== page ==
Animal Kingdom Season 4 preview: The problem with Pope and why the clash between J and Janine could be titanic
Season 4 is perfectly set up, but as we've seen with shows such as 'House of Cards' and 'Game of Thrones', even the best-laid plans can come apart at the seams
For fans of the TNT show 'Animal Kingdom', carnage, mayhem, betrayal and a damn good party are all entwined. Over the last three seasons we have watched the Cody family lurch from crisis to crisis — mostly of their own making — held together by the thinnest of threads woven by matriarch and arguably the sexiest woman on TV, Janine 'Smurf' Cody (played brilliantly by Ellen Barkin, the woman who defined on-screen sensuality).
And then crisis became a catastrophe that left us without one of the pivotal characters of the show. With Baz Cody's violent death, the family was left bereft of a leader, cast adrift on a sea of suspicion, drug-addled incompetence, and straight-up pissed-off rage. That Baz himself was responsible for chumming the waters to a large extent does not detract from the fact that he and his ill-fated family humanized the show. Not that being a cold calculating bastard is anything to sniff at, mind.
At the end of Season 3 we were left with Pope slowly climbing down the circles of hell into an abyss of pain; J finally snipping off grandma's apron strings with a touch so gentle it couldn't have been more malevolent if the writers tried; Deran's love interest doing his best impression of a pigeon on a stool; and poor ol' Craig still unable to tell his ass from his elbow if he was staring at an anatomy chart.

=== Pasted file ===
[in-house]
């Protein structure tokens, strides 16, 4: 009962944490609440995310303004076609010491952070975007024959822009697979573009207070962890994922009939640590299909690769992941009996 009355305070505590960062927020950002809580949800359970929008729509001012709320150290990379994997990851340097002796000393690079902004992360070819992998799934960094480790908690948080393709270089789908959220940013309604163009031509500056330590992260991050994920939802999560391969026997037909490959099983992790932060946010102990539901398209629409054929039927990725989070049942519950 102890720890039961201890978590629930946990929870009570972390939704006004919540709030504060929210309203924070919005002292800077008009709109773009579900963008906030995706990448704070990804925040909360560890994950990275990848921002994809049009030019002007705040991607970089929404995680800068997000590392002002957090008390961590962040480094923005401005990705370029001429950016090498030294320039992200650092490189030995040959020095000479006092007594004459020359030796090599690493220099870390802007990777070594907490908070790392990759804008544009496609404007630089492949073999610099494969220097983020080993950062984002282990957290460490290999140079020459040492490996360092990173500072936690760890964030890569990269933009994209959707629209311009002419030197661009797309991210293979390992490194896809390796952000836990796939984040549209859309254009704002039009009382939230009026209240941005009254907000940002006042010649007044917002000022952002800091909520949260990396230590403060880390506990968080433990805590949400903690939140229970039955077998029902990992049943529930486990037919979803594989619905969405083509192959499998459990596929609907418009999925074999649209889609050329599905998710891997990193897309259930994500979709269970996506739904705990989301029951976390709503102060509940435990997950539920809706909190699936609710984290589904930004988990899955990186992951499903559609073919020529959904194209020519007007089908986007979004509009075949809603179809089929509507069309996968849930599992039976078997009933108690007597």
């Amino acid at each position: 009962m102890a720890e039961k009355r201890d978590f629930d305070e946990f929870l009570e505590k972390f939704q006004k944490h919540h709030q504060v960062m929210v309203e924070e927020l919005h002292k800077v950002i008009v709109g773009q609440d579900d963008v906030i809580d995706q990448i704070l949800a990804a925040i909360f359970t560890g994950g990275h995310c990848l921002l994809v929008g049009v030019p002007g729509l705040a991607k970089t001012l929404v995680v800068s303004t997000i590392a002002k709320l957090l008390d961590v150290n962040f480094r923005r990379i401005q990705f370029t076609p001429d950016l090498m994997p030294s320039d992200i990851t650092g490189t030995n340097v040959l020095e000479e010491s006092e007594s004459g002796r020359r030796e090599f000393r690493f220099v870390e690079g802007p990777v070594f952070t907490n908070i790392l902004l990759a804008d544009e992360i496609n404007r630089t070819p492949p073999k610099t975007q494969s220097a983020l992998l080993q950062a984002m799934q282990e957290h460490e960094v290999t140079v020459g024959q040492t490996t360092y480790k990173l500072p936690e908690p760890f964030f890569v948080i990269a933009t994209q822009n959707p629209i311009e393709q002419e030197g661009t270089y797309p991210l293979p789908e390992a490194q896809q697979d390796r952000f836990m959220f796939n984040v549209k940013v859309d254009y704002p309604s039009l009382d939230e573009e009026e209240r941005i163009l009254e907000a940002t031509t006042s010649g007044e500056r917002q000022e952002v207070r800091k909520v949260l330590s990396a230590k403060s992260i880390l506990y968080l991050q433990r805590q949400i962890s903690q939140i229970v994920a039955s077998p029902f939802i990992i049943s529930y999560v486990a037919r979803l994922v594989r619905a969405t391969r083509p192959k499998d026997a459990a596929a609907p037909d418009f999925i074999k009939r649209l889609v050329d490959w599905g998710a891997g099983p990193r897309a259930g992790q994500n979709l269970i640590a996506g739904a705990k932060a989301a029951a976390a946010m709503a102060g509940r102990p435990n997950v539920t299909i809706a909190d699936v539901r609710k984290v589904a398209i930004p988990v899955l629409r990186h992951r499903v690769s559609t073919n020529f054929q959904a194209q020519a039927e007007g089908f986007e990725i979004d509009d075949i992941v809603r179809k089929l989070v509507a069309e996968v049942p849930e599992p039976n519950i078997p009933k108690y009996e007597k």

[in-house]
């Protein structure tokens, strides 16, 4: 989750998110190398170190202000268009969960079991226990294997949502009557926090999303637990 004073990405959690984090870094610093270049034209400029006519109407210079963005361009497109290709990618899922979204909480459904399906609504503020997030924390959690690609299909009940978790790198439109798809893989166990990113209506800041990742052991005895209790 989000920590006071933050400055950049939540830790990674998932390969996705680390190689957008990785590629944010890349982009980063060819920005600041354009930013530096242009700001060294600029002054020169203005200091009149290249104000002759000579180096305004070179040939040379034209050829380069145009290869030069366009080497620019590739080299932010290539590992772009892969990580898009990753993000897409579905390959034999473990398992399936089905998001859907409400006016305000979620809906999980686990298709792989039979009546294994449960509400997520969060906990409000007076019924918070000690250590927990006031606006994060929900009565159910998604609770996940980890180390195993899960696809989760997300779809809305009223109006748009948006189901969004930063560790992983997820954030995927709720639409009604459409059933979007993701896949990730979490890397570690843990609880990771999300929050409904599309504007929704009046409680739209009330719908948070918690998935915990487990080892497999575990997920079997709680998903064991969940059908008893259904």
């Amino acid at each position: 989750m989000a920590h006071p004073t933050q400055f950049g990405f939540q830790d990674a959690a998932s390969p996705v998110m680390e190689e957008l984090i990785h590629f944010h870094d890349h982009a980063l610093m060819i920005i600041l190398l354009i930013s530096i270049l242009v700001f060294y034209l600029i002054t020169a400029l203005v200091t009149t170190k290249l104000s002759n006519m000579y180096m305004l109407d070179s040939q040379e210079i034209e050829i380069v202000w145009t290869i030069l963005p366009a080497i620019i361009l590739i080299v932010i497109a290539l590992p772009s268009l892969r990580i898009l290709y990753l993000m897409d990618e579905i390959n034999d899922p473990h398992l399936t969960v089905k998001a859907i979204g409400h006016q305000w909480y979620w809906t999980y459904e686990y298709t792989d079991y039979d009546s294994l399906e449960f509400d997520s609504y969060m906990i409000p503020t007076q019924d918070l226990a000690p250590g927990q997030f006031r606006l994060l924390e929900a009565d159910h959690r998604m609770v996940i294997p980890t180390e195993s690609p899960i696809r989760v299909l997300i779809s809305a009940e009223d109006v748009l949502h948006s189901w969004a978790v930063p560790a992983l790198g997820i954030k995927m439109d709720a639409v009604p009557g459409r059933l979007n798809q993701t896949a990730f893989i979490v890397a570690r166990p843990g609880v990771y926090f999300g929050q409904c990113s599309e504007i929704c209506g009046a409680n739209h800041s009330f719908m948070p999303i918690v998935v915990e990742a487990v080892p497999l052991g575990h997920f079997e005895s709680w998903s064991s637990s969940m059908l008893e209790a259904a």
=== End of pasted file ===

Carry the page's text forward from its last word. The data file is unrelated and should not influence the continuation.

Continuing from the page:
And then, of course, there's Smurf, a woman whose entire demeanor screams sadist, while every word and action drips sexuality like a simmering river of lava. You can't help but loathe Smurf, but you'd also be unable to stop yourself running off with her at the drop of a hat and pledging your life's work to her. Black magic women are still, well, magic.
Season 4 promises to be a lot darker than its predecessors. For one, the blackness enveloping Pope can only have one bloody and brutal outcome, the question remains is who he takes with him when the grenade pin is removed. But Pope's own demons — gnashing away as they are at the last vestiges of his conscience — are so inexorably linked with those of his brothers and mother that collateral damage is a given.
J's seeming aspiration to take over his grandmother's crime business and run it can only hit a brick wall. Smurf is nobody's fool, and with Pope reeling, Deran caught between a rock and a hard place and Craig still unable to tie his shoelaces, J has little support.
Also, expect erstwhile sideline dwellers such as Mia (Sohvi Rodriguez) and Frankie (Dichen Lachman) to play major roles in Season 4 which could very well see the show's female characters take the proverbial bulls by the horn.
Season 4 is perfectly set up, but as we've seen with shows such as 'House of Cards' and 'Game of Thrones', even the best-laid plans can come apart at the seams leaving the plot as naked as a deluded emperor. 'Animal Kingdom' must stay true to its amoral roots and avoid the allegoric pitfalls that plague so many good shows. Ohm and more bikes, please!